Is Walmart’s Store No. 8 breaking boundaries or bonds with its core customers?
Walmart has continued to surprise the industry with its aggressive innovation efforts and acquisitions, including the purchase of hip women’s ecommerce site Modcloth, outdoor e-commerce retailer Moosejaw and the now defunct Canadian online footwear company, Shoes.com.
Last month at Shoptalk 2017, the company disclosed its intent to accelerate and nurture its application of cutting edge technologies with a Silicon Valley-based incubator. When announced, Marc Lore, head of Walmart’s U.S. e-commerce unit, said the initiative will help build “startups that have a responsibility to change the course of retail,” not just in the immediate future, but five and 10 years down the road. Dubbed “Store No. 8,” the news hit Monday that Rent the Runway co-founder Jennifer Fleiss has been tapped to spearhead its leading project, realizing “high personalized, one-to-one shopping experiences.”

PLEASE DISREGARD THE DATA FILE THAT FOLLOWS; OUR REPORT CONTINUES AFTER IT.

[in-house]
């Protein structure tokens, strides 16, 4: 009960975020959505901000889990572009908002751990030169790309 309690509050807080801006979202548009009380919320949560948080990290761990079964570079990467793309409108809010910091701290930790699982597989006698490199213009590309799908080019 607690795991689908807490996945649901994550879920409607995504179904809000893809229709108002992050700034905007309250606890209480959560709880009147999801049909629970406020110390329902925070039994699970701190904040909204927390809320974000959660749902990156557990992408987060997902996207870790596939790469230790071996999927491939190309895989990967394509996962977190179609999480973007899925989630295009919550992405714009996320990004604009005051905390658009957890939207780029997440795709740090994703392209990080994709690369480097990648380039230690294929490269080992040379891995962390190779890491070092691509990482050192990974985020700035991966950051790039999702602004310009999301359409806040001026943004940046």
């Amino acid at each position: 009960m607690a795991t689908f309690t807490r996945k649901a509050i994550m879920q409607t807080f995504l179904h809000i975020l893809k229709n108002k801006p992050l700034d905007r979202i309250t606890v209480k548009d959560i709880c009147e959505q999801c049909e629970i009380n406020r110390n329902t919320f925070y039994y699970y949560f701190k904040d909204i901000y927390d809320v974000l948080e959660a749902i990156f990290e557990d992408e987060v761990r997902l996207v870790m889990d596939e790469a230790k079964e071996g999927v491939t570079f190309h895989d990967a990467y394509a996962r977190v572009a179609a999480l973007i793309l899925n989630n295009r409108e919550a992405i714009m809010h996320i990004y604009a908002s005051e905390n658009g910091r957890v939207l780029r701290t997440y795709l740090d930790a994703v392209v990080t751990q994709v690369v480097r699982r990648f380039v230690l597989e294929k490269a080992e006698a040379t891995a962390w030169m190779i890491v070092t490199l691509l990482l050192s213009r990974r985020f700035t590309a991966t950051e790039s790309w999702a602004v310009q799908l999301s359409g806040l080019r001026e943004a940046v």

It seems clear that this recent acquisition spree and development of Store No. 8 is geared toward attracting higher-income shoppers, a distinct departure from Walmart’s historically lower-income base. On the one hand, Walmart should be loudly applauded for its aggressive efforts towards proactively breaking old paradigms. Not only is management reaching far outside of its comfort zone but putting its sizeable weight toward reinventing retail overall. But by doing so, is Walmart also risking putting itself out of the comfort zone of its core customers?
Notable is Walmart’s “Project Impact” effort eight years ago when it sought to elevate the quality of its apparel and home furnishings, clean up stores and present friendlier customer service. The initiative was generally seen as a failure, many sources citing that people come to Walmart for price — plain and simple. The industry stated loudly that Walmart should stick to the formula that got it to where it is and resist expensive experimental diversions.
- Wal-Mart launches retail technology startup incubator Store No. 8 – Retail Dive
- Wal-Mart names Rent the Runway founder to lead first Store No. 8 project – Retail Dive
- Doesn’t Wal-Mart Inc. Ever Learn? – The Motley Fool
- RILA, Accenture launch tech innovation center – Retail Dive
DISCUSSION QUESTIONS: Do you think Walmart is breaking boundaries with its digital acquisitions and initiatives or damaging bonds with its core customer base? Do you see Walmart as the right retailer to lead industry innovation?